Wednesday, November 21, 2007

ENDA: need to watch public "telling"

The text of the Employment Non-Discrimination Act (ENDA), HR 2015, as passed by the House of Representatives, may be found here.

I note that the word “gender identity” appears in the text, and apparently (according to previous media stories) this was removed in the version passed by the House.

I also notice the phrase “actual or perceived sexual orientation.”

One concern in some specific areas could be public speech. The First Amendment protects individuals from actions by their government for protected speech, but it does not prohibit actions by private entities for such (as with the Boy Scouts case).

I would be important in some circumstances to protect an individual who has stated homosexual orientation in a public forum, including the Internet (especially on a site [ blog, social networking site, or more conventional website] that is completely open to the public and not whitelisted, and that is searchable). One can see how the issue could come up, for example, with public school teachers, who are supposed to be protected by the First Amendment for off-campus speech (until the speech presents a danger or security hazard), but the Internet is tending to blend off and on campus speech for practical purposes.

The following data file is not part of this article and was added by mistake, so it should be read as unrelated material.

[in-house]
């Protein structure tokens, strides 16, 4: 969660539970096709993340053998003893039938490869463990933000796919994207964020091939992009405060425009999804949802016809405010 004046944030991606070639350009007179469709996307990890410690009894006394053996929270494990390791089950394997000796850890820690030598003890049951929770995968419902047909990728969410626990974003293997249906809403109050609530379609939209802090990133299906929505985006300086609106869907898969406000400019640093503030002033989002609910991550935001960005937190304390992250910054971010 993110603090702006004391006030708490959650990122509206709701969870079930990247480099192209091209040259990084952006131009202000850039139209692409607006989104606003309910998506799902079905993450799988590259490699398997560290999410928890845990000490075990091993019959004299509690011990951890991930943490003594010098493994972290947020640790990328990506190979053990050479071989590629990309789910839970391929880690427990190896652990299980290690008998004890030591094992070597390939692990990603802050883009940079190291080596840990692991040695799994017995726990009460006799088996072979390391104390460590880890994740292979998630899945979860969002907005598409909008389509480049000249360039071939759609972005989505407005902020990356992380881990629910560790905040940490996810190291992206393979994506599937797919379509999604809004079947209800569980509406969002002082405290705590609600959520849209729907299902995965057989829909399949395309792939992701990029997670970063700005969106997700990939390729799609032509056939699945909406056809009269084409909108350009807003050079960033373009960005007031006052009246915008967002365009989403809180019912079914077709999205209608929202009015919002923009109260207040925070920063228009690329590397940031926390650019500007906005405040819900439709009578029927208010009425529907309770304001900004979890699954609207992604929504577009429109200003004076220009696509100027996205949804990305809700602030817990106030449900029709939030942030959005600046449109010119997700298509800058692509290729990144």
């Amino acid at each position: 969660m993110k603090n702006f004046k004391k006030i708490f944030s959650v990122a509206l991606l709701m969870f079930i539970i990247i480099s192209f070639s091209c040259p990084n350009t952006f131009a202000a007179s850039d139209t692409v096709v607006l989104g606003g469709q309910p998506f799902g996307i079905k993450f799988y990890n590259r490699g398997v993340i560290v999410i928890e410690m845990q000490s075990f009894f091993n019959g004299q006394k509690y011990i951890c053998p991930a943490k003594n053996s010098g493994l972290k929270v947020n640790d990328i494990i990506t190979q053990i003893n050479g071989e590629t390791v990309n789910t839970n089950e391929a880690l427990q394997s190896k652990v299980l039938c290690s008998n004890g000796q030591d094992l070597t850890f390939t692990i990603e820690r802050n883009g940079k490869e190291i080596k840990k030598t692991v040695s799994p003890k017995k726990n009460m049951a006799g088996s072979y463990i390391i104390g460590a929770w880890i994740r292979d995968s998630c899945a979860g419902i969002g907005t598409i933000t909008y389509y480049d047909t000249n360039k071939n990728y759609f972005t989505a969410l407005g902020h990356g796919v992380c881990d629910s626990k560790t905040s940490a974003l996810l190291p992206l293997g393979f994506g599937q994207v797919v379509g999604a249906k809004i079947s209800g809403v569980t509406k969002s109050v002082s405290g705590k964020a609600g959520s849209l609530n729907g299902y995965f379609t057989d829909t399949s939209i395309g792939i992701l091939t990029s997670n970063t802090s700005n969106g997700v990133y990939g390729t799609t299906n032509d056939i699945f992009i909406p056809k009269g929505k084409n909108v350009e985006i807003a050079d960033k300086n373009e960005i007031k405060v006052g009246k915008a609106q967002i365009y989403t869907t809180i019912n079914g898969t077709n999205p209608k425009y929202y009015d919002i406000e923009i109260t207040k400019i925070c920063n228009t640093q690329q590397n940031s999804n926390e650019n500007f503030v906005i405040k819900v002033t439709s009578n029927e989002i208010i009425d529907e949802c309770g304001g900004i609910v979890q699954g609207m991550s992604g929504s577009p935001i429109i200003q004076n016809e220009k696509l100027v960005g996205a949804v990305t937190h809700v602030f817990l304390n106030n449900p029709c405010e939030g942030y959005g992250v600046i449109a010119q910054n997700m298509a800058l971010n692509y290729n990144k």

Of course, speech on the Internet may constitute "telling" for members of the military, under the current 1993 DADT law.

In general, employers are tending to expect associates to refrain from public speech (even from “home”) that, if found by clients, would call into question the ability of the client to do his/her job or meet the clients needs. One would need to craft ENDA to define sexual orientation as not constituting a quality that affects the ability to do a job for a client.

A distant related story on ABCNEWS tonight by Andrea Stone is "Gay Rights Group Boycotts Wal-Mart; Wal-Mart Comes Under Fire for its Refusal to Offer Domestic Partner Benefits", link here. ENDA would probably not require the offering of domestic partner benefits, but would ban discrimination in assigning work or in assigning overtime or oncall hours (out of "heterosexism", sometimes single people are expected to be on-call more, and ENDA could affect that).

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